Omega Custom Layouts in a Flash!

Theming in Drupal has been complicated and difficult, particularly when approaching the problem of websites with multiple layouts.  We've all seen sites with dozens of tpls, with code written into templates, with mile-long preprocess functions covering multiple possibilities… It can be messy!

Joshua Turton, Senior Developer
#Drupal | Posted

Theming in Drupal has been complicated and difficult, particularly when approaching the problem of websites with multiple layouts.  We've all seen sites with dozens of tpls, with code written into templates, with mile-long preprocess functions covering multiple possibilities… It can be messy!

But it doesn't have to be this way. The addition of just a few modules, and a solid base theme, allow a site's layout to be configured without writing a single line of code. This was the topic of Omega: From Download to Layout in 45 Minutes, my presentation at BADCamp. This post will cover just one part of that, creating a layout for one of the wireframes without writing a single line of code.

Dev Site Setup

We'll make the assumption that you have a dev site set up, with the appropriate content types and some demo content to support this site, along with a few views and utility blocks.  You have also installed the Omega base theme and created a new sub-theme, titled Epsilon.

Wireframes

The site is laid out using 960gs, a popular grid system. For more information on 960gs, visit their site.
Here's a view of the section/content list page wireframe.

Layout

An alternate view of this layout clearly shows the columns widths used for layout on the grid.

The core of layouts in Omega lies in the Zone and region configration tab. Regions should be familiar to us from block admin - that's been around for a couple Drupal versions.  Regions are where you put your content and blocks. But what are Zones and Sections?

Think of them as larger containers into which the zones are placed, in a hierarchy.  Sections are the largest, and can have one or more zones inside them. Zones are next, and can have one or more regions inside them. Finally come regions, this is where the grid is really laid out, as Omega makes them quite easy to size by columns. These serve to wrap and contain your HTML, allowing for common styling and easy layout choices.

In this third view of our wireframe, we clearly see three different sections.

Header Section

Let's start by looking at the header section in detail.  The wireframe really only contains one zone, with two regions: logo and menu. Opening the Header Section configuration menu in Omega, on the Zone and region configuration tab, we see that this section actually has 4 zones, with a total of 6 regions in it – clearly too many for what we need, but a nice example of how versatile Omega is.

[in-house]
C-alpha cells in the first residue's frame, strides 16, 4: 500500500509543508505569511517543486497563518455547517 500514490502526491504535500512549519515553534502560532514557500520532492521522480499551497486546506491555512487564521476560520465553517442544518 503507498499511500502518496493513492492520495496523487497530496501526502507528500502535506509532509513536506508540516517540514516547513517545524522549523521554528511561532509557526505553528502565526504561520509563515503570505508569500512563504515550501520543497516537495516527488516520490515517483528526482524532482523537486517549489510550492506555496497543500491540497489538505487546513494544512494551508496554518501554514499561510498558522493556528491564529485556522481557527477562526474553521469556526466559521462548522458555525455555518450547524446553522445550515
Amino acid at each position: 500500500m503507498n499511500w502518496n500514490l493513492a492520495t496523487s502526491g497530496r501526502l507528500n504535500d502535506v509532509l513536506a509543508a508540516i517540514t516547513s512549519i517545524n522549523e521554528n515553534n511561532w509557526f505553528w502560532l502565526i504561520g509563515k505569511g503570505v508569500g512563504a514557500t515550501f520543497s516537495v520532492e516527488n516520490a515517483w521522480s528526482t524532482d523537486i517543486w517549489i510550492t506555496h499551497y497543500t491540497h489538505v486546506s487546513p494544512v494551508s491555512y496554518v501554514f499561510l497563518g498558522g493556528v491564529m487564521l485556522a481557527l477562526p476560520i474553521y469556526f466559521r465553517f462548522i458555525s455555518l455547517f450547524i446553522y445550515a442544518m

Omega allows us to move zones from one section to another, or even to disable them altogether.  We do this by opening each zone's fieldset, then the configuration fieldset within that, and setting Section to – None –.

In this case, we'll start by doing that for User Zone and Header Zone.

Next, we set the width of the Branding Region in the Branding Zone to 4 columns.  This is where we will put our logo, which if you recall was 4 columns wide.

After that, we go to the Menu Region in the Menu Zone, and set the width to 8 columns, as laid out in our wireframes. Weighting in Omega works just like it does anywhere else in Drupal – the higher the weight, the later the item renders in the process, so we set the weight to 5 to push the Menu Region after the Branding Region. And, again, Omega allows us to move a region from one zone to another, so we move the Menu Region to the Branding Zone. This will stack the Branding and Menu regions horizontally without any additional CSS.  Doing this leaves the Menu Zone without any regions, so as a last housekeeping item we set the Section for Menu Zone to – None –.

 

Content Section

The Content Section comes with three zones by default.  I'm going to leave the Preface and Postscript Zones alone for now, and work in the Content Zone of the Content Section.  Yes, there's a Content Section, and a Content Zone, and guess what?  There's a Content Region, too.  Naming things in Drupal is not an exact science.

We're going to focus our attention for now on the Content Zone.

In the Sidebar First region, I'm going to set the width to 4 columns, and set the weight to 5.  Again, a higher weight will push the item later in the rendering process - in this case, after the Content Region.

I'll set the width of the Content Region to 8 columns, and leave the weight alone.

Finally, I'll set the Zone of the Sidebar Second region to – None –, which will remove it from the Content Zone altogether.

Lastly, in the Footer Zone of the Footer Section, I'm going to set the width of the Footer First region to 8 columns, and the width of the Footer Second region to 4 columns. Since these two regions are already in the same zone, they will line up horizontally automatically, so there's no need to move them around from one region to another.

Save and view the page. Here's what a default Omega sub-theme looks like, out of the box.

And here's what Epsilon looks like now.

All that – and no coding!

Delta and Context

The problem of applying different theme settings – layouts – to different pages remains, of course.  That's where the delta and context modules come in.  For a more thorough explanation of how they work, see the slides from the full presentation at our Slideshare.

Thanks!

Joshua Turton

Senior Developer